ST: There are so many milestones that are happening right now. More Black mothers are working with doulas who have shared lived experiences and who are trained to emotionally support and care for their Black clients and families. Additionally, we saw this critical conversation around Black maternal health enter the national spotlight when portions of the Black Maternal Health Momnibus Act were passed in 2021. This legislation provides community- and state-level resources for pregnancy and postpartum support and finally puts action behind the conversation. Lastly, we are taking back our narrative. The statistics are scary, but there is also much joy, love and life in Black parenthood. Those stories are important to share with each other and with the world, and owning the narrative is how we will continue to be a part of generational change.

TB: Black pregnant women face an increased risk for a number of medical conditions and complications, including maternal death, and many are feeling stressed and powerless. How can Black moms-to-be reclaim a sense of empowerment during their pregnancy?

ST: I’ve personally experienced the stress, fear and the dreadful feeling of losing my power on my own journey to motherhood. It’s so important to remember that you have body autonomy, and that we know what is best for our bodies and babies. Start reclaiming your power by trusting your body. Find a care team that understands your unique needs and a mental health support team that understands your fears as a Black mom during your pregnancy and after you have the baby.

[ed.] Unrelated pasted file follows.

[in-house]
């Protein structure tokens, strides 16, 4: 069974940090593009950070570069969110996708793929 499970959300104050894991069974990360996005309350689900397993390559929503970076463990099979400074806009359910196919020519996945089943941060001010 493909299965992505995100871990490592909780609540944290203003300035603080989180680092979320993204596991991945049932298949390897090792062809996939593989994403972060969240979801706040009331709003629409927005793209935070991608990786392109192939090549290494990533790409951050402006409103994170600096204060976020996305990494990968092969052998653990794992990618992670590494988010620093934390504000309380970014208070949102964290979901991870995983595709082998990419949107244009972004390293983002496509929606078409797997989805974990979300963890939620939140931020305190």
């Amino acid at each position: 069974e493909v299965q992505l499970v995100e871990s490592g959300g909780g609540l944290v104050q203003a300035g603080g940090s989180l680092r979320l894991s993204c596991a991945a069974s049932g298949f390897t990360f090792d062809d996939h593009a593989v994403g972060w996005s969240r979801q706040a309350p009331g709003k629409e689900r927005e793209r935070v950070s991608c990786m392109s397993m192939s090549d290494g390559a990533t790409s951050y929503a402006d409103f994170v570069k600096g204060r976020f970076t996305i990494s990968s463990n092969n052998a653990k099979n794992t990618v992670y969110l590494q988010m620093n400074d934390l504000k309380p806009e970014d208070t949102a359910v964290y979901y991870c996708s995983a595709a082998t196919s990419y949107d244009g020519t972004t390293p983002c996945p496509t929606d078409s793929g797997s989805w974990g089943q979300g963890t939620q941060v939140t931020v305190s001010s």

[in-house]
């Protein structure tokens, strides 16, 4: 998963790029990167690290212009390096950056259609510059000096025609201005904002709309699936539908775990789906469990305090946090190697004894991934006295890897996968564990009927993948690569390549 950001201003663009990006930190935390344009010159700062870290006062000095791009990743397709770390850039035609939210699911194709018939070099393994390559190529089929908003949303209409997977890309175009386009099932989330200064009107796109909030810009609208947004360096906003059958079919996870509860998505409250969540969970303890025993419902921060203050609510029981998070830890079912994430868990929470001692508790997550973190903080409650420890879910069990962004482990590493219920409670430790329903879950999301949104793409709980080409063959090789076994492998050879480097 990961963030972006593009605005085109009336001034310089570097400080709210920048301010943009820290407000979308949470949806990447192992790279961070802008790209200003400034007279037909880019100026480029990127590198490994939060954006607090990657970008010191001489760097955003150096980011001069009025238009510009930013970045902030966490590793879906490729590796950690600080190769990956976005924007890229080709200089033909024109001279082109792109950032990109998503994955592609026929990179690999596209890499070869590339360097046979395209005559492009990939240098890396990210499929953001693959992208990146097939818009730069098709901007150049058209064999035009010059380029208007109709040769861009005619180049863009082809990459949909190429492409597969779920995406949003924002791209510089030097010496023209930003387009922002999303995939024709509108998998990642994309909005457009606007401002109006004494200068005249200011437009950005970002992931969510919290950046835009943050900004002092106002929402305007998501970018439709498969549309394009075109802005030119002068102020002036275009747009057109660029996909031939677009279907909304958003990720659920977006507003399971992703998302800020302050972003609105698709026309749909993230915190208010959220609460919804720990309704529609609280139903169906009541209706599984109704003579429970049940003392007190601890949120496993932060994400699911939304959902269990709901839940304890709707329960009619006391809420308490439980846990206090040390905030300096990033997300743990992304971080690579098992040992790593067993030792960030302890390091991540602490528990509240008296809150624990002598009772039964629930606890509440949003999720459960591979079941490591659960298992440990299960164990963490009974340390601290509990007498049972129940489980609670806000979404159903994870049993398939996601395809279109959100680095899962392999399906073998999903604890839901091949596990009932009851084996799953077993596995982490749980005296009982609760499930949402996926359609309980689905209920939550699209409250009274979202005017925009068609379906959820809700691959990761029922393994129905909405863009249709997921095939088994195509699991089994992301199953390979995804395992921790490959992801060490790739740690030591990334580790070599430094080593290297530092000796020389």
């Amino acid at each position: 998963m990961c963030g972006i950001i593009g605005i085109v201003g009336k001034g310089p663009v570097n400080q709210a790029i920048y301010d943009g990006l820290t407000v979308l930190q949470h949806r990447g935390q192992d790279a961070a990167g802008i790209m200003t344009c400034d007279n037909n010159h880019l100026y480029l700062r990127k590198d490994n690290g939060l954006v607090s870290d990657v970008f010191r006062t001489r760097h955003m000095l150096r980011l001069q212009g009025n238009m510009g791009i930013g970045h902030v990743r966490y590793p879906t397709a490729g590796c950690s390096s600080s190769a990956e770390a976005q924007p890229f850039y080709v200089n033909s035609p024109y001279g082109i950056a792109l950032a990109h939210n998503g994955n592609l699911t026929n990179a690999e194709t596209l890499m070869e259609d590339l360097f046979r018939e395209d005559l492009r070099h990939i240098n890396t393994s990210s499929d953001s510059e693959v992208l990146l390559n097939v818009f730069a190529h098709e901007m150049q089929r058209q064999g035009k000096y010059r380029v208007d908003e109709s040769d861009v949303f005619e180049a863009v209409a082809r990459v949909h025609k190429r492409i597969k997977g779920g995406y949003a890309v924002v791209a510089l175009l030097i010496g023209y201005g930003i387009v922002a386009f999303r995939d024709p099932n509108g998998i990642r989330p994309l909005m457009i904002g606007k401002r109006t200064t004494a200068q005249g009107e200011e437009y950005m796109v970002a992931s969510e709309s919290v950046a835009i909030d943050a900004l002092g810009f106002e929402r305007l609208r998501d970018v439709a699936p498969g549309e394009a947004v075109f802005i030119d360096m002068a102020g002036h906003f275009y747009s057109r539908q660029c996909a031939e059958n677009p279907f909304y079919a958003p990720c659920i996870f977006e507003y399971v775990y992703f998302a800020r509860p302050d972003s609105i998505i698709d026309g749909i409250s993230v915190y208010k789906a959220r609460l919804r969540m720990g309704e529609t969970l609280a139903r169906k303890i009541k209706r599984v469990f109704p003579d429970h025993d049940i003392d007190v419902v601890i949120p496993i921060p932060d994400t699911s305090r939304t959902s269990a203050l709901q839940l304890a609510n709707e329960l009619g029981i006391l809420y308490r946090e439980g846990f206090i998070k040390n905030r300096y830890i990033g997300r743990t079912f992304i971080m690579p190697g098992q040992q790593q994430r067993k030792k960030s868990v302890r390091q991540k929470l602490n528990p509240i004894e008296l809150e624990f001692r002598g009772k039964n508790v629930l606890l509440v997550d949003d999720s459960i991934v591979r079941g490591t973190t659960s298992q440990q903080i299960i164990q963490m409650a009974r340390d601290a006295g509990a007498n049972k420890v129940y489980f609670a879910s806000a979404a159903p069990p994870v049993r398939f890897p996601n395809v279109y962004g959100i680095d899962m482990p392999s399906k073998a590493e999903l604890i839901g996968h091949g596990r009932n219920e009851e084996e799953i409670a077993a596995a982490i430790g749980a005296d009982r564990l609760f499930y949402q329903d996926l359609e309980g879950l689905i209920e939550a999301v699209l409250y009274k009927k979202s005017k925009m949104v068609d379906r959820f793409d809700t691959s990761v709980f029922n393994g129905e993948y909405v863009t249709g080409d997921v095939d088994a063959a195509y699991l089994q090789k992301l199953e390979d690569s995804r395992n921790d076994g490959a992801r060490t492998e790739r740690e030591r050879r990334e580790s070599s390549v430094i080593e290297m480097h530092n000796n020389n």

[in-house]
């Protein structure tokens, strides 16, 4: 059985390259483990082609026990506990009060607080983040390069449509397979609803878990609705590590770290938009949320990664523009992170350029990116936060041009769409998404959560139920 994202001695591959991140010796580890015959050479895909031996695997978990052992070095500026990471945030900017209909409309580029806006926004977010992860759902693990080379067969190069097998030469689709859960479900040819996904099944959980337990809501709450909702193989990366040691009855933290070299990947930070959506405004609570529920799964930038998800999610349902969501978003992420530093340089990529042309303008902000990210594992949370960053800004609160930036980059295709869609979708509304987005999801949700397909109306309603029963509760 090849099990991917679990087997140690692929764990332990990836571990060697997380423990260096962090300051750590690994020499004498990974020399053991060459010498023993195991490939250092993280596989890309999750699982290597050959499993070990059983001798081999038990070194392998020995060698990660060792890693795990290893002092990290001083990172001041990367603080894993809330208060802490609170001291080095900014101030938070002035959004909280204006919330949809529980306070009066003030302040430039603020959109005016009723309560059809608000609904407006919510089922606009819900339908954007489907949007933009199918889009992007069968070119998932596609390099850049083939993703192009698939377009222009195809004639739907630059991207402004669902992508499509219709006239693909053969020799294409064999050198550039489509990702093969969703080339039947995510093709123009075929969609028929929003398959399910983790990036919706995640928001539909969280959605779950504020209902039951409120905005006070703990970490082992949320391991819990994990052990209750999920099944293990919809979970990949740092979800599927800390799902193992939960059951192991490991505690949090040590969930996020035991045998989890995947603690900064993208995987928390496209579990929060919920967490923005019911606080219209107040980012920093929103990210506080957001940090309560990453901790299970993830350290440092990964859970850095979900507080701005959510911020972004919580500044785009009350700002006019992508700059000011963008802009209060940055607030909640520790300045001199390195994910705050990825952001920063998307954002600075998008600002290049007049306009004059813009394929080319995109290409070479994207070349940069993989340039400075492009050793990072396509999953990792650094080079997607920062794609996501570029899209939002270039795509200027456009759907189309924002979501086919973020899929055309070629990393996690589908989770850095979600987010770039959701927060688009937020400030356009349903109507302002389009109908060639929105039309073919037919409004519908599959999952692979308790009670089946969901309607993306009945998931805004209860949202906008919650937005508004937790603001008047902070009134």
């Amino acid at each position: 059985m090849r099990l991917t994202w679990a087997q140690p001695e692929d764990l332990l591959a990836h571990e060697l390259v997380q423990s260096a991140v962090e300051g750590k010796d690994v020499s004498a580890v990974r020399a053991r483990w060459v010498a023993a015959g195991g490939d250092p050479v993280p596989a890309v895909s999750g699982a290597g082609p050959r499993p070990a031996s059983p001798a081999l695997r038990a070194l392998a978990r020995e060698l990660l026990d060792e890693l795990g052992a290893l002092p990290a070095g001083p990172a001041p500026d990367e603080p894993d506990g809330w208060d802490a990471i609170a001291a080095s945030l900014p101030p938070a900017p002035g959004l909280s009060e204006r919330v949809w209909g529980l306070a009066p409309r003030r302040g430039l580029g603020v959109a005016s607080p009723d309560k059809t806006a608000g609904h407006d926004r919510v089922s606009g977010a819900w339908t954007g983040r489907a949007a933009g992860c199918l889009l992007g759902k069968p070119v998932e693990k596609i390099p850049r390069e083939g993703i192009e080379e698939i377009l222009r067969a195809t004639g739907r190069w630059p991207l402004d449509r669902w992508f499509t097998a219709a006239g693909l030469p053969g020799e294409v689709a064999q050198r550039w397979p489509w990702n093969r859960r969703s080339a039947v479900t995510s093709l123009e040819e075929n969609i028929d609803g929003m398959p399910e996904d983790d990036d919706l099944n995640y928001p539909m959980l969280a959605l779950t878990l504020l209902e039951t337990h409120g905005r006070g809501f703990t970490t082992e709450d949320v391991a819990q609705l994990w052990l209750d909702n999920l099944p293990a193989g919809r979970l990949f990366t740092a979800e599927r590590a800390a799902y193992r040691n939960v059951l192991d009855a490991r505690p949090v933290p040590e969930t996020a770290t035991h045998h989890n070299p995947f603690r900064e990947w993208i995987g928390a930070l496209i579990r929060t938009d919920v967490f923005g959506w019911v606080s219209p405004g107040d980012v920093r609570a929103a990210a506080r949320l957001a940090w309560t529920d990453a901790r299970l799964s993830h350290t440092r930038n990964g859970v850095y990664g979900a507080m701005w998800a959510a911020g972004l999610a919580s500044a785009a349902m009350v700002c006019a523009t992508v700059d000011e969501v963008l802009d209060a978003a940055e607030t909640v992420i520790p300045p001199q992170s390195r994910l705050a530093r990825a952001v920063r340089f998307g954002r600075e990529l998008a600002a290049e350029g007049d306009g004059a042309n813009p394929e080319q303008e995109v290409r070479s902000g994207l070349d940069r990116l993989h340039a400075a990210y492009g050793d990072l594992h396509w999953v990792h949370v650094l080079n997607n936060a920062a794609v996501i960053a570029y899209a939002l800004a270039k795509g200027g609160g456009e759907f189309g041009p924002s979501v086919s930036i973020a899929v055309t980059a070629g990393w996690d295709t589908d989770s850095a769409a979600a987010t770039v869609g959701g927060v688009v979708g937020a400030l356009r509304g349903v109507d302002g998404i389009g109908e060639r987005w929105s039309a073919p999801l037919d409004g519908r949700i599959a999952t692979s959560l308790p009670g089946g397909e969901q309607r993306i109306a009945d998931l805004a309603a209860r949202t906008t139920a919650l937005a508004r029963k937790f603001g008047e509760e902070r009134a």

TB: What’s your one key piece of advice for Black moms-to-be?

ST: My key piece of advice for Black moms-to-be is to find the care team that you want and trust for your pregnancy journey. This team includes both your medical and emotional support team. You will find so much joy in your experience when you believe in yourself and you have a team that believes in you too.

Image: Courtesy Simmone Taitt

For more conversations around Black maternal health, check out the Reclaiming Your Power insterviews with Charles Johnson IV, founder of 4Kira4Moms, and Kendra Segura, MD, an ob-gyn and star on Bravo’s Married to Medicine: Los Angeles. Visit The Bump’s Black Maternal Health Hub for more information, inspiration and support.

About the expert:

Simmone Taitt is the CEO and founder of Poppy Seed Health, a telehealth app transforming the way we care for pregnant and postpartum people with 24/7 text access to doulas, midwives and nurses. On a mission to democratize accessibility, emotional support and well-being for all birthing people, Taitt comes to this work through the highly personal experience of navigating her own pregnancy loss in an inequitable medical system. She is a deep believer that technology can and should leverage its power to connect us all with radical empathy.

Please note: The Bump and the materials and information it contains are not intended to, and do not constitute, medical or other health advice or diagnosis and should not be used as such. You should always consult with a qualified physician or health professional about your specific circumstances.

save article

Next on Your Reading List

Article removed.